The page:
Spirited Away (2001)
Director: Hayao Miyazaki (1st)
Spirited Away flows with creativity. One of the most vibrant and beautiful films in existence. Mayazaki’s meticulously crafted fairy tale is truly a unique experience. Each place, character, and story element is overflowing with life and color. It’s an extraordinary oil painting brought to life.
Director: Alfred Hitchcock (3rd)
Hypnotizing as the spiral down this intricate and maddening story through this wonderfully stylized and lush film permeates throughout this complicated story of desire. In terms of the craft, it’s striking what Hitchcock was able to accomplish. The detail on each scene, specifically with color and shocking editing, makes it an all-time great. A perfectionist film.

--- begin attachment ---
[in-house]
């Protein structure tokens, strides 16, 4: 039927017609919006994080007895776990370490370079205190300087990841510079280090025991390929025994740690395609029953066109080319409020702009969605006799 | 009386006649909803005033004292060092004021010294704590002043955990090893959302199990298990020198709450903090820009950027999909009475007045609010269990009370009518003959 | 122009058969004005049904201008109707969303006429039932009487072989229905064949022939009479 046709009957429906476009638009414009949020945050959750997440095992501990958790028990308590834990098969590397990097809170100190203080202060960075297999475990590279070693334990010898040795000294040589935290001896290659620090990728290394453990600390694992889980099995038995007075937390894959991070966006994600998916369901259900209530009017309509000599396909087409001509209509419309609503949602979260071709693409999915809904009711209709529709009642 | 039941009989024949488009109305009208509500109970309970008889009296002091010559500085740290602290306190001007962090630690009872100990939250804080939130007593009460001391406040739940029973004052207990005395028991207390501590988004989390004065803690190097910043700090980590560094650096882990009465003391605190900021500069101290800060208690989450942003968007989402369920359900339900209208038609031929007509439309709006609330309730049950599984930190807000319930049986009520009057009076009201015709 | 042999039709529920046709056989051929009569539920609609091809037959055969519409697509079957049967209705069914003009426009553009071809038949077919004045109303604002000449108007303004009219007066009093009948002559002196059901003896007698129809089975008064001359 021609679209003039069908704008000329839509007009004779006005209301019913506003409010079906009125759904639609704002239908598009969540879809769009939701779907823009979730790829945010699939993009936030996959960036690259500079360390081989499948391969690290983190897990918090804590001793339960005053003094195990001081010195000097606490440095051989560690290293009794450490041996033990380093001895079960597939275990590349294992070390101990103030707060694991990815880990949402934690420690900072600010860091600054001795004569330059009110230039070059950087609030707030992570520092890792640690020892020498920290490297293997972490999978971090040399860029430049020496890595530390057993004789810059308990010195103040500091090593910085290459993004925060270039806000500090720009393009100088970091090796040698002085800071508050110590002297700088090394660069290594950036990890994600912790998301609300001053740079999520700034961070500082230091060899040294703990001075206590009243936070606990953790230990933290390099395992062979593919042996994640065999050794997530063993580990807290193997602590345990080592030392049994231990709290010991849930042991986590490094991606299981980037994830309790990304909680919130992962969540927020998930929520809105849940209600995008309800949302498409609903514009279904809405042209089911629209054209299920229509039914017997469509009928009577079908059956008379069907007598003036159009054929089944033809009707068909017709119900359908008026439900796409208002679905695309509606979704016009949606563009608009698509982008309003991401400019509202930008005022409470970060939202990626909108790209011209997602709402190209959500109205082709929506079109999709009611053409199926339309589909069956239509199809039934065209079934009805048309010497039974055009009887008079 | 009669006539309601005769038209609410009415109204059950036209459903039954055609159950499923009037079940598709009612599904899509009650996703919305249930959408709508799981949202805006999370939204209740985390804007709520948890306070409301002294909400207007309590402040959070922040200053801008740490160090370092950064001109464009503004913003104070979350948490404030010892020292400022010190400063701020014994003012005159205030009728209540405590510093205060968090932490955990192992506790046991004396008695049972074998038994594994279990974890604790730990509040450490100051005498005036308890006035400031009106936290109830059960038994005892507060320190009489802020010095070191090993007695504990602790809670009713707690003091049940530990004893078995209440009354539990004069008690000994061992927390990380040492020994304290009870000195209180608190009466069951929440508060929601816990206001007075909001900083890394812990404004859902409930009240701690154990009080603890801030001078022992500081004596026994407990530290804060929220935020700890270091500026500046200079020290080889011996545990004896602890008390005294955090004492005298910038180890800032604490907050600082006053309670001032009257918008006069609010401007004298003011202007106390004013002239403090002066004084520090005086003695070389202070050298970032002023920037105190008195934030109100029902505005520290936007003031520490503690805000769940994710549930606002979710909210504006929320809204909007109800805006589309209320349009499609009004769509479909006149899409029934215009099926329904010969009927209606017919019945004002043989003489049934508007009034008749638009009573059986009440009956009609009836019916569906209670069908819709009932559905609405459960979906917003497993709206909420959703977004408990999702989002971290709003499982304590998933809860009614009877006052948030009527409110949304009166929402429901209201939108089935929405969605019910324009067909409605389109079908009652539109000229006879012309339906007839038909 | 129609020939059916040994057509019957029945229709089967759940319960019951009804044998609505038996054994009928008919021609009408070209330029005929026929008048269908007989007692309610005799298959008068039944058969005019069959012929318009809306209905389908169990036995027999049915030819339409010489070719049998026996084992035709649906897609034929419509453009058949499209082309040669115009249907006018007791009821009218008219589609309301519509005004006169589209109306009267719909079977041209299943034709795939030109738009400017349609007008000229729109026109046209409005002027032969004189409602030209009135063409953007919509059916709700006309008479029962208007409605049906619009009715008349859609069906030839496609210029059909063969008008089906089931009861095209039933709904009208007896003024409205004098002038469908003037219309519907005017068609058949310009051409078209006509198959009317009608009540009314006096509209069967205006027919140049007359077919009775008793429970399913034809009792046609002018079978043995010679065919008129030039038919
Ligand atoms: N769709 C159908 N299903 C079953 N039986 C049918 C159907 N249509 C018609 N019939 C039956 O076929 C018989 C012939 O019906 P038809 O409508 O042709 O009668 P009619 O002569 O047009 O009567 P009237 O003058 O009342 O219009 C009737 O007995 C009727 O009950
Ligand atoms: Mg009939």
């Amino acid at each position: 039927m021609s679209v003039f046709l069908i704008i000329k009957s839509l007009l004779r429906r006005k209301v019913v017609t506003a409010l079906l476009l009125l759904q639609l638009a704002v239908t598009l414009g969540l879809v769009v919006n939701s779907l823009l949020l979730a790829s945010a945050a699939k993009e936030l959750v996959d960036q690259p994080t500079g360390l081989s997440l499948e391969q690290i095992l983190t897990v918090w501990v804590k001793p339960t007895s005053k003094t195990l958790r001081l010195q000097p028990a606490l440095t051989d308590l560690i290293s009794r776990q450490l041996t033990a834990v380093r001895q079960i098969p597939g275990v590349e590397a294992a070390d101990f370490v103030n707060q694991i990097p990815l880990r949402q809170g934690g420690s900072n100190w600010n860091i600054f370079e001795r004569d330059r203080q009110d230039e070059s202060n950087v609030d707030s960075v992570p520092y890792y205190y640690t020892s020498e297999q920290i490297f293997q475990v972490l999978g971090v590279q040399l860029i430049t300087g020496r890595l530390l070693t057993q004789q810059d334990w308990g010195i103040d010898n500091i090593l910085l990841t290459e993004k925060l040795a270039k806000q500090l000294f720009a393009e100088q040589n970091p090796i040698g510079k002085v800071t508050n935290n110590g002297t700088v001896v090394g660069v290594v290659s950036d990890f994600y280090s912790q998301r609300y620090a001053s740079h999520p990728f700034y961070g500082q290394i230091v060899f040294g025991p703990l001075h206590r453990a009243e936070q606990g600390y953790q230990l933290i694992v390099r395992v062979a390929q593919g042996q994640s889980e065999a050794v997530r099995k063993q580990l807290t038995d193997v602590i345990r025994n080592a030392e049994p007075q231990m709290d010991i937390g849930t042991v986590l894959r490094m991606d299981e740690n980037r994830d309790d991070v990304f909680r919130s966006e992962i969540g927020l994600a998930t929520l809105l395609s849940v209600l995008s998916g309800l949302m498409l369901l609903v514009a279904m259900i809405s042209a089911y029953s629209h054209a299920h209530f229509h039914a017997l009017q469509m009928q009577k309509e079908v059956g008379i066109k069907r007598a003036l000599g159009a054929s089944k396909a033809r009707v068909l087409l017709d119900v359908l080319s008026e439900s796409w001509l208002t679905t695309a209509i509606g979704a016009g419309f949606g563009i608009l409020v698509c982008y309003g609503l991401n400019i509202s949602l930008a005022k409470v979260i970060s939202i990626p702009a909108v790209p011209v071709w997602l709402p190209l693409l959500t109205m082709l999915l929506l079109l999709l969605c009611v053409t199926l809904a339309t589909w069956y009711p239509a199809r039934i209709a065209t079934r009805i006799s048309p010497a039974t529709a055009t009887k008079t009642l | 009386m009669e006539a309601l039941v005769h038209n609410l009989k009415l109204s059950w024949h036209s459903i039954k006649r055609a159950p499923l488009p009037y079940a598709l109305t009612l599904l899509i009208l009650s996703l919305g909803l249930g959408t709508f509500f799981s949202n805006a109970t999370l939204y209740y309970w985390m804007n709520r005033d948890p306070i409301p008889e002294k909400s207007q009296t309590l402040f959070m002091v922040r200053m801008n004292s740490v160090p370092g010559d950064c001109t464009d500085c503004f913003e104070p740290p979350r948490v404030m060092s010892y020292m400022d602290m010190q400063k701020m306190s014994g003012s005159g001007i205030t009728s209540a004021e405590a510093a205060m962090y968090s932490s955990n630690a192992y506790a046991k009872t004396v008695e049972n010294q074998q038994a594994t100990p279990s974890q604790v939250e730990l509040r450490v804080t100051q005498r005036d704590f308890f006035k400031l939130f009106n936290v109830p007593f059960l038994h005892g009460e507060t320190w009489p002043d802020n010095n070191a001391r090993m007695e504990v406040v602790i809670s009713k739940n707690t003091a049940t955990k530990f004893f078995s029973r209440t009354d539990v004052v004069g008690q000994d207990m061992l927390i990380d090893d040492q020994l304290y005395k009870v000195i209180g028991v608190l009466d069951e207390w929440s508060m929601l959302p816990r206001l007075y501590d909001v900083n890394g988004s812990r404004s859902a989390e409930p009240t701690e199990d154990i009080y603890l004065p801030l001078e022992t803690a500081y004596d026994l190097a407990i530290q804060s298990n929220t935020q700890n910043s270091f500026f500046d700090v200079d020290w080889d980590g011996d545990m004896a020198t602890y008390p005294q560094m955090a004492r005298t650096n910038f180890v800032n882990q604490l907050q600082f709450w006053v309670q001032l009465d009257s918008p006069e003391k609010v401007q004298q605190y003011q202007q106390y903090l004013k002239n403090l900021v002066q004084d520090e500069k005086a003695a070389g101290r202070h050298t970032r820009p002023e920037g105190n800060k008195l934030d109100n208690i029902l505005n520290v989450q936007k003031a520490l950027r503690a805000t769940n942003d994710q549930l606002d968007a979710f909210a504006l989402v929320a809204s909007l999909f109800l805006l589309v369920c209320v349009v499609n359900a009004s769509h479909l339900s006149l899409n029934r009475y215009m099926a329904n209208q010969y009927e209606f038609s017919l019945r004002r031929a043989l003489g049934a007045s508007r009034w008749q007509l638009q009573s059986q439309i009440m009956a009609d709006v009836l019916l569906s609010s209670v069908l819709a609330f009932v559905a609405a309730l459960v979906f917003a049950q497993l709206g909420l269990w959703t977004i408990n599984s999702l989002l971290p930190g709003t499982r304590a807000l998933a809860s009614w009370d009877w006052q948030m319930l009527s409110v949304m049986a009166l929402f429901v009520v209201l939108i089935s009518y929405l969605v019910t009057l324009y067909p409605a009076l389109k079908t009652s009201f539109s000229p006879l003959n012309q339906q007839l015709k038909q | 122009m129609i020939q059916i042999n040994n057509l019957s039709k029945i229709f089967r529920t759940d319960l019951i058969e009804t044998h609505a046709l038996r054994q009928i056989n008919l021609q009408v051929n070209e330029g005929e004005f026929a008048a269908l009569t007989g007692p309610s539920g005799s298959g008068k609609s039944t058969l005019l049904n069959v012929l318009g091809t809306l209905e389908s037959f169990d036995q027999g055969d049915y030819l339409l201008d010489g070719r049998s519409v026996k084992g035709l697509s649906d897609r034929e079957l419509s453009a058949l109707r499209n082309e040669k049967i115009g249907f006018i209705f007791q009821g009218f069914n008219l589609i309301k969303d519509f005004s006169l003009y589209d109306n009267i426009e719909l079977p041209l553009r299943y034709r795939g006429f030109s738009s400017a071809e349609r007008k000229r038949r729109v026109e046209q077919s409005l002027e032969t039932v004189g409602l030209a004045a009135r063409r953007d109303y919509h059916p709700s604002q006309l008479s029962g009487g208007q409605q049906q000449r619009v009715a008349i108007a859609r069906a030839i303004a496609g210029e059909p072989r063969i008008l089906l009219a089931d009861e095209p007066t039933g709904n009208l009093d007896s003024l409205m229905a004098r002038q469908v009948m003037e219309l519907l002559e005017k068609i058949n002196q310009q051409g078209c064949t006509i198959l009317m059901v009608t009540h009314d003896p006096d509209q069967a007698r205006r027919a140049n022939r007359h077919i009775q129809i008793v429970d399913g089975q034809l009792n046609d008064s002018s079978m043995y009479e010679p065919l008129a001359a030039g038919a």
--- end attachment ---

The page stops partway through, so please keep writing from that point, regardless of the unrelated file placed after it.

Princess Mononoke (1997)
Director: Hayao Miyazaki (2nd)
Miyazaki is a master and Mononoke is truly great cinema. The horror of the opening sequence will always stick with me as possibly the best opening scene ever. The message from the story is beyond meaningful and the way this is shown through the gorgeous character designs and world is perfect. The deepest Miyazaki narrative and one that is incredibly impactful. An animated masterpiece.
The Grand Budapest Hotel (2014)
Director: Wes Anderson (2nd)
Ralph Fiennes is simply stunning as the charming concierge Gustave in Wes Anderson incredibly charming and vivid telling of his life and misfortunes set off by his undying love for elderly women. It’s basically everything great about film put into one tightly compact, gorgeous looking film. The entire cast, aesthetics, and sound all working on a higher level.
Enter The Void (2009)
Director: Gaspar Noe (1st)
Enter The Void shows the true genius of Gaspar Noe and his decidedly distinct taste in narratives and finding new ways to tell stories. Benoit Debie’s perfectly shot cinematography coupled with Noe’s eye for evocative aesthetic set-designs makes this an ecstasy-like experience. It’s a devastatingly real human story led by two great, cerberal performances from Paz De La Huerta and Cyril Roy. An unrepeated masterpiece.